The second section describes the roles played by universities, federal laboratories, and the states in funding, administering, and implementing R&D. The degree to which these different organizations cooperate and compete with each other is discussed, along with information about the types of R&D they do and the history of how their R&D efforts developed and how funding was provided. Specific organizations are discussed to illustrate some of the general points made. The chapter on industry is particularly interesting, especially for those of us who have worked in either universities or government labs and are unfamiliar with what goes on in industrial labs. The authors note that industry in general has concentrated more recently on applied R&D and less on basic research, with the exception of small startup companies, who rely more on basic research because they are involved in developing radically new products. There is also a discussion about who really pays for university research, with the implication that major research universities don’t always recover their full research costs from indirect costs in grants and that student tuition supports some of the research.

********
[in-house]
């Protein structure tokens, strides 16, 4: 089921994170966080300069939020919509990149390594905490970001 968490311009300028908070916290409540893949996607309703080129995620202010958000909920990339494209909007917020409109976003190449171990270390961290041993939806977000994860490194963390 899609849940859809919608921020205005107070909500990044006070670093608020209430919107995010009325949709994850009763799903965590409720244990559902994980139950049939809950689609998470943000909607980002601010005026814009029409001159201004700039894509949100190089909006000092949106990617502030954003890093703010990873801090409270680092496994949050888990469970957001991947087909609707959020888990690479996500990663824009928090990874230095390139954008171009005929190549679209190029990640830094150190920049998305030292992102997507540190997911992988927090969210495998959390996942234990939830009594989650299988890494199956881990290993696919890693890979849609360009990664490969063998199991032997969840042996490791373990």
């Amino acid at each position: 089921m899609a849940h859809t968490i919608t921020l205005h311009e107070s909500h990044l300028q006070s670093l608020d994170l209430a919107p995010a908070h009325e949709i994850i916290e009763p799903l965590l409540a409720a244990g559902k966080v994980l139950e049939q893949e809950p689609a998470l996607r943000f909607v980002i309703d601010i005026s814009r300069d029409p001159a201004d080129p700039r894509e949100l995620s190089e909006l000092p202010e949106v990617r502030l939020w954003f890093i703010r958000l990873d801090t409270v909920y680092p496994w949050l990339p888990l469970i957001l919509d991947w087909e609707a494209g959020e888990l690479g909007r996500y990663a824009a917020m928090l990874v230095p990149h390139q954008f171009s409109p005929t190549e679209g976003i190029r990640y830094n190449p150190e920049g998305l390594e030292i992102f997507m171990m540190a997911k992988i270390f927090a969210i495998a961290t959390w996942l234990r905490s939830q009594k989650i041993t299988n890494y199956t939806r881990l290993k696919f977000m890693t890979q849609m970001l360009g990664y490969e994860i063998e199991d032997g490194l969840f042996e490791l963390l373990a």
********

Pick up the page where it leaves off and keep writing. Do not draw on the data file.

The third section deals with large science programs and large problems faced by the scientific community. There is an interesting chapter on science for national defense, which describes the enormous scope, diversity and impact of R&D carried out by the Department of Defense (DoD) and for DoD by national labs and by universities. There is a discussion of conflicts that arise in academia with scientists doing R&D for DoD, along with examples of what seem like unusual projects for DoD to fund, such as a large breast cancer research program. Another chapter in this section deals with large science projects with examples from physics, space science and biology. Except for the discussion on the human genome project most of the examples given are of failures of large projects like the superconducting supercollider. The authors believe that large science projects are often a bad way to train graduate students but they also point out the need for stable long term funding for such projects. Other chapters in this section review scientific infrastructure, science ethics and education for science professionals. The chapter on education reviews whether we actually need to train more people in science and also endorses professional MS degrees in science-based majors.